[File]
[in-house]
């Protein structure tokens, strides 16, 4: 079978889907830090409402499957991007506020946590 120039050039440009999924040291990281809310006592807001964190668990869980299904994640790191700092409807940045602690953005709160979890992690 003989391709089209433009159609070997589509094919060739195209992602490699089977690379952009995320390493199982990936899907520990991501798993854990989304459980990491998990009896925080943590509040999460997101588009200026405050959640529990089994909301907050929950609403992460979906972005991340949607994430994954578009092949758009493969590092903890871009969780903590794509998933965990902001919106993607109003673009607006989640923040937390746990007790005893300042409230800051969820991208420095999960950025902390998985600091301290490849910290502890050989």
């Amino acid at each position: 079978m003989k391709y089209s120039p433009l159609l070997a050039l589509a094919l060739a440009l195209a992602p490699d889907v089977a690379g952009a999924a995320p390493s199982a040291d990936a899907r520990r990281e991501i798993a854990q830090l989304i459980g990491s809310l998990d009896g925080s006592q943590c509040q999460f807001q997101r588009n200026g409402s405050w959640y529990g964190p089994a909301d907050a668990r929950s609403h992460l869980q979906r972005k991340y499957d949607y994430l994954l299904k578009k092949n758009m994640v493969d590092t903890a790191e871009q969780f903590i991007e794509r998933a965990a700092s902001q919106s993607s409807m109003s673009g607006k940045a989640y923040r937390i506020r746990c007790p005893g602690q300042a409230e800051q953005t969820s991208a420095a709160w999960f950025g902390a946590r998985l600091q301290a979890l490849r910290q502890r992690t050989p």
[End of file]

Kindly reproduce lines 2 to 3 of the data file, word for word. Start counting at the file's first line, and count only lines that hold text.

């Protein structure tokens, strides 16, 4: 079978889907830090409402499957991007506020946590 120039050039440009999924040291990281809310006592807001964190668990869980299904994640790191700092409807940045602690953005709160979890992690 003989391709089209433009159609070997589509094919060739195209992602490699089977690379952009995320390493199982990936899907520990991501798993854990989304459980990491998990009896925080943590509040999460997101588009200026405050959640529990089994909301907050929950609403992460979906972005991340949607994430994954578009092949758009493969590092903890871009969780903590794509998933965990902001919106993607109003673009607006989640923040937390746990007790005893300042409230800051969820991208420095999960950025902390998985600091301290490849910290502890050989």
């Amino acid at each position: 079978m003989k391709y089209s120039p433009l159609l070997a050039l589509a094919l060739a440009l195209a992602p490699d889907v089977a690379g952009a999924a995320p390493s199982a040291d990936a899907r520990r990281e991501i798993a854990q830090l989304i459980g990491s809310l998990d009896g925080s006592q943590c509040q999460f807001q997101r588009n200026g409402s405050w959640y529990g964190p089994a909301d907050a668990r929950s609403h992460l869980q979906r972005k991340y499957d949607y994430l994954l299904k578009k092949n758009m994640v493969d590092t903890a790191e871009q969780f903590i991007e794509r998933a965990a700092s902001q919106s993607s409807m109003s673009g607006k940045a989640y923040r937390i506020r746990c007790p005893g602690q300042a409230e800051q953005t969820s991208a420095a709160w999960f950025g902390a946590r998985l600091q301290a979890l490849r910290q502890r992690t050989p």